Not long before Christmas in 2005, Zac, his brother Harry, sister Kaitlyn and Leif went for a bike ride to the cinema to see the latest Harry Potter movie.

It had been a wonderful afternoon, topped off with a visit to McDonalds, which ended in heartbreak for the kids, when they discovered their bikes had been stolen.

It was a long walk home for the family and Leif worried about how they’d afford to pay for new bikes. Money was tight.

To his surprise, a few days later, Leif received a phone call from the local bike shop. Word had spread about the theft, and an anonymous member of the community had sponsored three brand new bikes. An amazing gift from a wonderful secret Santa.

It was a really fantastic holiday

Touched and thrilled, Leif decided to keep it secret until shortly after Christmas. The family was due to spend the holiday with family in Brisbane, 530 miles away. He couldn’t wait to see the look on the kids’ faces when they saw shiny new bikes, labelled ‘from Santa’ when they came home.

“That December we surprised Nancy’s parents and arrived at their house in Brisbane after a 14-hour drive, just in time for Christmas Eve dinner,” says Leif.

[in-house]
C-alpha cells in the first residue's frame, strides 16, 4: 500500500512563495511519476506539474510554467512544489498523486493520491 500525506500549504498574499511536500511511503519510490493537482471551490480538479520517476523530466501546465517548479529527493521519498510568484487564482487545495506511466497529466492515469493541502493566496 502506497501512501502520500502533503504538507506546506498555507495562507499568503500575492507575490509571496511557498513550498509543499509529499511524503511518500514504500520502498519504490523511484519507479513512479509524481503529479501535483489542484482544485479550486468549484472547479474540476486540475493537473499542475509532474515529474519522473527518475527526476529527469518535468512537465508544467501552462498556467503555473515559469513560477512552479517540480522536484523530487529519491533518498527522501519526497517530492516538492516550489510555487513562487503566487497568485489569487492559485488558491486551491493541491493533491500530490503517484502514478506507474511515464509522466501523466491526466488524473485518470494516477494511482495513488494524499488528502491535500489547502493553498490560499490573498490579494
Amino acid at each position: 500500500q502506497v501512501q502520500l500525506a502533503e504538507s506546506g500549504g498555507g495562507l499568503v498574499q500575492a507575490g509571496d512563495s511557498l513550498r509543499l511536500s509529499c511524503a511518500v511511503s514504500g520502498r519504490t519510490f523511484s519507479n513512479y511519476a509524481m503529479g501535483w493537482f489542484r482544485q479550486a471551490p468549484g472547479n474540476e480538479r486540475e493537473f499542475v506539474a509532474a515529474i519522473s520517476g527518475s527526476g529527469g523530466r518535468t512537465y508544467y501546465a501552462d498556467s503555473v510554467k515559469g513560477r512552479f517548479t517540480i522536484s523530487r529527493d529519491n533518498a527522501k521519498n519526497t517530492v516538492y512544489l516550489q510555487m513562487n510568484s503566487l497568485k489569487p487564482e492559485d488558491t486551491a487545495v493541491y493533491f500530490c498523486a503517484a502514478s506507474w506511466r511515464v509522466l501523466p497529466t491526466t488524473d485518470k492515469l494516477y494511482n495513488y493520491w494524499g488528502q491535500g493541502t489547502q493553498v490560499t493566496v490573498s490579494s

“It was a really fantastic holiday. We camped in the back garden, went swimming and played card games galore.”

Everyone was feeling buoyant on the way home. Even when the car broke down at the bottom of a hill around 90 miles from Dubbo. It was the middle of the night and they’d spent quite long time waiting on this stretch of quiet road, until a kind lady had pulled over and offered to help jump start their engine.

Of course, Zac insisted on helping his dad.

“I connected up the batteries, and Zac and I patiently waited between the two cars,” says Leif.

“I wasn’t worried about oncoming traffic because it was 1.30am and hardly any traffic had passed in the two hours that we’d been waiting there.”

##In a split second...

Leif and Zac had only stepped to one side of the cars for a moment. The stillness was suddenly broken by a blaze of light and thundering roar, as a huge road train came speeding down the hill.
And in a split second, Zac wasn’t there any more. Somehow, Leif had avoided the impact, but his boy, his beautiful boy had been killed.

Zac and his brother and sister
Zac was a wonderful big brother to Harry and Danae

Numbed by shock, broken by grief, Leif blamed himself for Zac’s death

Zac’s new bicycle sat untouched in the garage.

And Leif felt he might go crazy, searching for sense and meaning in life without his boy.

Looking for answers, and a way to overcome his grief and guilt, Leif eventually discovered a social media-based support network called Daddys With Angels, where other dads were talking about their loss.